But he didn’t, and instead remembered the late music icon with a four-hour comedy set, riffing on Prince and his impact on pop culture, according to the San Francisco Chronicle.
Chapelle explained that he contemplated not showing up that night, but his band told him, “‘Yo, Prince would definitely not condone that.’ And now there is no place I’d rather be.”
Taking the stage, Chappelle told the audience that “this is the black 9/11.” He said he only heard of Prince’s death after media outlets began calling him for comment.
“I’ll tell you what: I didn’t know him well, but I knew him well,” he said.
Chappelle and Prince became intertwined after the comedian portrayed Prince in one of the most famous sketches from his Comedy Central series “Chappelle’s Show.”
Prince clearly took the joke in stride. In fact, he one-upped Chappelle by using an image of him in his Prince get-up, holding a plate of pancakes, as the cover art for 2013’s “Breakfast Can Wait.”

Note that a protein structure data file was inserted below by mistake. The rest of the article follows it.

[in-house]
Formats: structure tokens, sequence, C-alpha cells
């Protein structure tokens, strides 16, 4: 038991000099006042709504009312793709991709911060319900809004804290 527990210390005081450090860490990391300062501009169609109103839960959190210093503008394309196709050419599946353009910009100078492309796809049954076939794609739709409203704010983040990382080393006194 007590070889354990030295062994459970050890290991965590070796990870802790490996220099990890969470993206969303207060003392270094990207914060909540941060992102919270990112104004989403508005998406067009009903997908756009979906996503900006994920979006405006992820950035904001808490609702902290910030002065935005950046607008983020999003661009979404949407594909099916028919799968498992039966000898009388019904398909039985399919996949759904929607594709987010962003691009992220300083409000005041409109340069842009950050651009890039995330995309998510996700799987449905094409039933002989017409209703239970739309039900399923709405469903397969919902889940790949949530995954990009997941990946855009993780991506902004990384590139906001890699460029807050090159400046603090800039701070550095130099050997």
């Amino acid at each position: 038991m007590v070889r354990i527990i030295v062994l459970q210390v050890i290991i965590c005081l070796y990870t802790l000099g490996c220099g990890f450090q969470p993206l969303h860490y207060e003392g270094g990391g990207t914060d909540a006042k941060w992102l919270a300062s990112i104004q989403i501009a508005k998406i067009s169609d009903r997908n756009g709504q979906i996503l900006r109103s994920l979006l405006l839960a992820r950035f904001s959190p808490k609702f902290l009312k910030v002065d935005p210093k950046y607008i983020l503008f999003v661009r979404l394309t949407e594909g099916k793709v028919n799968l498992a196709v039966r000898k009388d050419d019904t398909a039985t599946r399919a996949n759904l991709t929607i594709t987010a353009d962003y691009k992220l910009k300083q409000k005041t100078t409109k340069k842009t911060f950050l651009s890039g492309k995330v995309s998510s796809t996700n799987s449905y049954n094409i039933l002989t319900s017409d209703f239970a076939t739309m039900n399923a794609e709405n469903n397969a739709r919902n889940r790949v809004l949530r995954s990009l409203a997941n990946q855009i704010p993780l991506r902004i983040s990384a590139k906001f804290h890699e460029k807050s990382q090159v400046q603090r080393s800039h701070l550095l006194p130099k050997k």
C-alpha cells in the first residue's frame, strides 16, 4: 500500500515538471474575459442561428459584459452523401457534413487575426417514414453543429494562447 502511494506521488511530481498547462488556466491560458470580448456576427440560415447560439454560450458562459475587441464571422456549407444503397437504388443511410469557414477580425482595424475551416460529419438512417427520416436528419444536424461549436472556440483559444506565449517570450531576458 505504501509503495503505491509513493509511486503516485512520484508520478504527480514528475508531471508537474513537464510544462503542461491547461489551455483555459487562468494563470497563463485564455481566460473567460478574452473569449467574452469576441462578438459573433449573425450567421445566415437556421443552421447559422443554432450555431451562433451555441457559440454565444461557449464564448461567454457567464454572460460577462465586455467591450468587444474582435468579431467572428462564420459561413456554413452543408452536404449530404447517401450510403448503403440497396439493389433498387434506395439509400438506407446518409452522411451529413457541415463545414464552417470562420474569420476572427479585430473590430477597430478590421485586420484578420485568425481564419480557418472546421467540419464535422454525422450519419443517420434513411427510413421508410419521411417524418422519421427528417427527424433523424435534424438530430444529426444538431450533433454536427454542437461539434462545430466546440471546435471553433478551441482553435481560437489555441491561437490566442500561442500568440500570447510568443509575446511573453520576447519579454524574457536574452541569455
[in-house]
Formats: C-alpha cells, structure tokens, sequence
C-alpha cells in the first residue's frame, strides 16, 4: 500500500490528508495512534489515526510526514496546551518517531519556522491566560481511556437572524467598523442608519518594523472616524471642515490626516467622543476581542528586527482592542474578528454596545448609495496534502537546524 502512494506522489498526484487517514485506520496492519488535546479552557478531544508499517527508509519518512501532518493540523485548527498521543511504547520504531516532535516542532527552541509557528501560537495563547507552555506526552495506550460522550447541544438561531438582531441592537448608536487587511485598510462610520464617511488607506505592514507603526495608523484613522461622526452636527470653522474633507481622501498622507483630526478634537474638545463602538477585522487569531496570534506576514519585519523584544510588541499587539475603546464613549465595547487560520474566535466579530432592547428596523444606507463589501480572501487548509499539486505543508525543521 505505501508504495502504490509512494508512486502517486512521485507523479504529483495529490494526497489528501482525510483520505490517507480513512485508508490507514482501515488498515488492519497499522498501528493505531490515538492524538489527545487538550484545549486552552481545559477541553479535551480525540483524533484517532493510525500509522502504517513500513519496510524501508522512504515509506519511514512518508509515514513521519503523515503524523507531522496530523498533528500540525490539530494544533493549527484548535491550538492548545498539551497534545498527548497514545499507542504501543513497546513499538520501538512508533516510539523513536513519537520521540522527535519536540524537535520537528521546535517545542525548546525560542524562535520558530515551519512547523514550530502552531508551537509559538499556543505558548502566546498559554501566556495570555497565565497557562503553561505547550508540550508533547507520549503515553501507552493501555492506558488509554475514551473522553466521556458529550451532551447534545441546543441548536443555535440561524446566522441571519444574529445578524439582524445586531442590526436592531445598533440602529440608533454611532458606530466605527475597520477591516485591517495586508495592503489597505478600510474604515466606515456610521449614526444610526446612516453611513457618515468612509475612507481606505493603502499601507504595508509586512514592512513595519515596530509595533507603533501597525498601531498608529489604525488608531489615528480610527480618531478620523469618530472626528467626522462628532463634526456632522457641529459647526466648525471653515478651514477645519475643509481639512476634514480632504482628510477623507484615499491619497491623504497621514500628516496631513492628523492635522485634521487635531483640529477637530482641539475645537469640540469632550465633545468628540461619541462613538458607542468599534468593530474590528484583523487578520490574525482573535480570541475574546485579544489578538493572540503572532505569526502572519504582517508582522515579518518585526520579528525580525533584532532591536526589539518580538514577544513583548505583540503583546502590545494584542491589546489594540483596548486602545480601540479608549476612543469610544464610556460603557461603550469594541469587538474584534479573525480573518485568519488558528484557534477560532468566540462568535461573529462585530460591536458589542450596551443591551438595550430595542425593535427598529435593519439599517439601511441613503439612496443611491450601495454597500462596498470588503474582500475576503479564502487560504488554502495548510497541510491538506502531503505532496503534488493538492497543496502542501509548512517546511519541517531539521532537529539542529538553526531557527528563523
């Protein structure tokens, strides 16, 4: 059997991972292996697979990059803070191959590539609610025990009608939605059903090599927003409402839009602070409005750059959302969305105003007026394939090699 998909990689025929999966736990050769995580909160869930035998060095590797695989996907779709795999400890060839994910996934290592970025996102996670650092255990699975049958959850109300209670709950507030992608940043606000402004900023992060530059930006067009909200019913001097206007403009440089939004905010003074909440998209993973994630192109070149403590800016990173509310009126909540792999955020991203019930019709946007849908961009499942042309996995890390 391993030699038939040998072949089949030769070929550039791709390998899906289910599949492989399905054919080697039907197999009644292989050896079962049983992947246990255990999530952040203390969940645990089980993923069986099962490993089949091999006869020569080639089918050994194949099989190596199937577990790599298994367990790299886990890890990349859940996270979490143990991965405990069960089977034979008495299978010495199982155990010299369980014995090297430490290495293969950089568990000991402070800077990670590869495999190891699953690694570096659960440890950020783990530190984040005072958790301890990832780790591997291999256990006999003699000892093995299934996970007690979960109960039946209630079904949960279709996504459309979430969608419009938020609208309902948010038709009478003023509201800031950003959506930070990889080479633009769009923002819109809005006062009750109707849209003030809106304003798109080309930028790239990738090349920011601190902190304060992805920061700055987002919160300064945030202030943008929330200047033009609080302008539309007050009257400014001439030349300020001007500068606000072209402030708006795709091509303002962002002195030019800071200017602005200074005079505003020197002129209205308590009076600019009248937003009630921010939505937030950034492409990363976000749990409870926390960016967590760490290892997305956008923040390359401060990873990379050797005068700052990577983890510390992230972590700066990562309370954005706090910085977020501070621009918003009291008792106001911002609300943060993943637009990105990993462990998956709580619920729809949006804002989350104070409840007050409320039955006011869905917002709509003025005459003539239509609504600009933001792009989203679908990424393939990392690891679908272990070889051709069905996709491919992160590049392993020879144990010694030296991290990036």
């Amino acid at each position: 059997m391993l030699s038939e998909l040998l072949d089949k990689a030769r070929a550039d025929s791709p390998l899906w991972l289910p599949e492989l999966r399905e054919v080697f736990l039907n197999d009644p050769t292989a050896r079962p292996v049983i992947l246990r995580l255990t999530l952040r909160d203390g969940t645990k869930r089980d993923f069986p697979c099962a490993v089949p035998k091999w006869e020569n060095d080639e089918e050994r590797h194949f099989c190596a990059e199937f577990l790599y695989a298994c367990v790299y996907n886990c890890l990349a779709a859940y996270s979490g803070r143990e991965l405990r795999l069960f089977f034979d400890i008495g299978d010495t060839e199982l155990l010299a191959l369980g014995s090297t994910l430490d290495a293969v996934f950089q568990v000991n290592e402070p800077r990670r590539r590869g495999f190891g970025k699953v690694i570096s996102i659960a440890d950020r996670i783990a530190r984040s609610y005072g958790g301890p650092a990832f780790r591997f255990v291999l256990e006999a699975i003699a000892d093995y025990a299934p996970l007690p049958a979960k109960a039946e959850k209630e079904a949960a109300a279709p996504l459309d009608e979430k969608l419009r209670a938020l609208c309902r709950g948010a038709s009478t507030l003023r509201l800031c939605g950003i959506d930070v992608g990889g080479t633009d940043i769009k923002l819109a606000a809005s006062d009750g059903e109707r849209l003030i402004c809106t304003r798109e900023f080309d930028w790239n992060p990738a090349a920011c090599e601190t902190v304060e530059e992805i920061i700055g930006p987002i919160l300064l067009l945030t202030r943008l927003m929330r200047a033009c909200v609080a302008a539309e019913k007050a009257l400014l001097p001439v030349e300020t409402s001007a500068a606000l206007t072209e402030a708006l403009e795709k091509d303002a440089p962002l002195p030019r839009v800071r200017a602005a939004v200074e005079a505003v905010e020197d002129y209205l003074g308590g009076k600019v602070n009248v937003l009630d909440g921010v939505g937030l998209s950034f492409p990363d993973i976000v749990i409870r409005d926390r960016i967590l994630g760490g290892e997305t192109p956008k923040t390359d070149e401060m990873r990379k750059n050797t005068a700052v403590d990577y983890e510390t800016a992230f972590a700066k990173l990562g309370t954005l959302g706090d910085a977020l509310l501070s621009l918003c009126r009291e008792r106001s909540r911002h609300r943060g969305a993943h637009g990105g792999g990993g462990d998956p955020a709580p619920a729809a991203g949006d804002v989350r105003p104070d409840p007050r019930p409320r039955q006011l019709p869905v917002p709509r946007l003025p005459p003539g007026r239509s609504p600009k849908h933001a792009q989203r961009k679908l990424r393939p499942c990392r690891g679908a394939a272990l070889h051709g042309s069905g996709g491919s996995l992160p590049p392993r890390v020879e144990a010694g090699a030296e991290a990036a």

Chappelle admitted defeat in a 2014 interview with Jimmy Fallon.
“That’s a Prince judo move right there,” Chappelle said. “You make fun of Prince in a sketch and he’ll just use you in his album cover. … That’s checkmate right there.”
Chappelle is one of many to pay tribute to Prince over the weekend. “Saturday Night Live” dedicated a “Goodnight Sweet Prince” tribute to the musician, and Bruce Springsteen opened his Boston show with a cover of “Purple Rain.”